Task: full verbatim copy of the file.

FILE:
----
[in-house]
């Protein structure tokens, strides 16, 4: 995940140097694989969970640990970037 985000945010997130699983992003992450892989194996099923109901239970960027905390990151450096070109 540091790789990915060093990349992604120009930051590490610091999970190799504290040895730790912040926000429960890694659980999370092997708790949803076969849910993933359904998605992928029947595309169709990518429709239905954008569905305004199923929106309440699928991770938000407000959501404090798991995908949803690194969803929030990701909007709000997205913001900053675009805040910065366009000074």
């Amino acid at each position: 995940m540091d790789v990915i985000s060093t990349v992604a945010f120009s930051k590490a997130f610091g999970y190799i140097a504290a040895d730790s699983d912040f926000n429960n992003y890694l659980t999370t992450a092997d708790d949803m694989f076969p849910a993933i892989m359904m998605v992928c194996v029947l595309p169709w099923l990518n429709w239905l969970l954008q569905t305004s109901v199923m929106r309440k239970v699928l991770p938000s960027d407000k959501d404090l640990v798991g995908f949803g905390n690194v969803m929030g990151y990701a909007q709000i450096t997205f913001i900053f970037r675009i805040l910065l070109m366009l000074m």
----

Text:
[in-house]
């Protein structure tokens, strides 16, 4: 995940140097694989969970640990970037 985000945010997130699983992003992450892989194996099923109901239970960027905390990151450096070109 540091790789990915060093990349992604120009930051590490610091999970190799504290040895730790912040926000429960890694659980999370092997708790949803076969849910993933359904998605992928029947595309169709990518429709239905954008569905305004199923929106309440699928991770938000407000959501404090798991995908949803690194969803929030990701909007709000997205913001900053675009805040910065366009000074």
């Amino acid at each position: 995940m540091d790789v990915i985000s060093t990349v992604a945010f120009s930051k590490a997130f610091g999970y190799i140097a504290a040895d730790s699983d912040f926000n429960n992003y890694l659980t999370t992450a092997d708790d949803m694989f076969p849910a993933i892989m359904m998605v992928c194996v029947l595309p169709w099923l990518n429709w239905l969970l954008q569905t305004s109901v199923m929106r309440k239970v699928l991770p938000s960027d407000k959501d404090l640990v798991g995908f949803g905390n690194v969803m929030g990151y990701a909007q709000i450096t997205f913001i900053f970037r675009i805040l910065l070109m366009l000074m």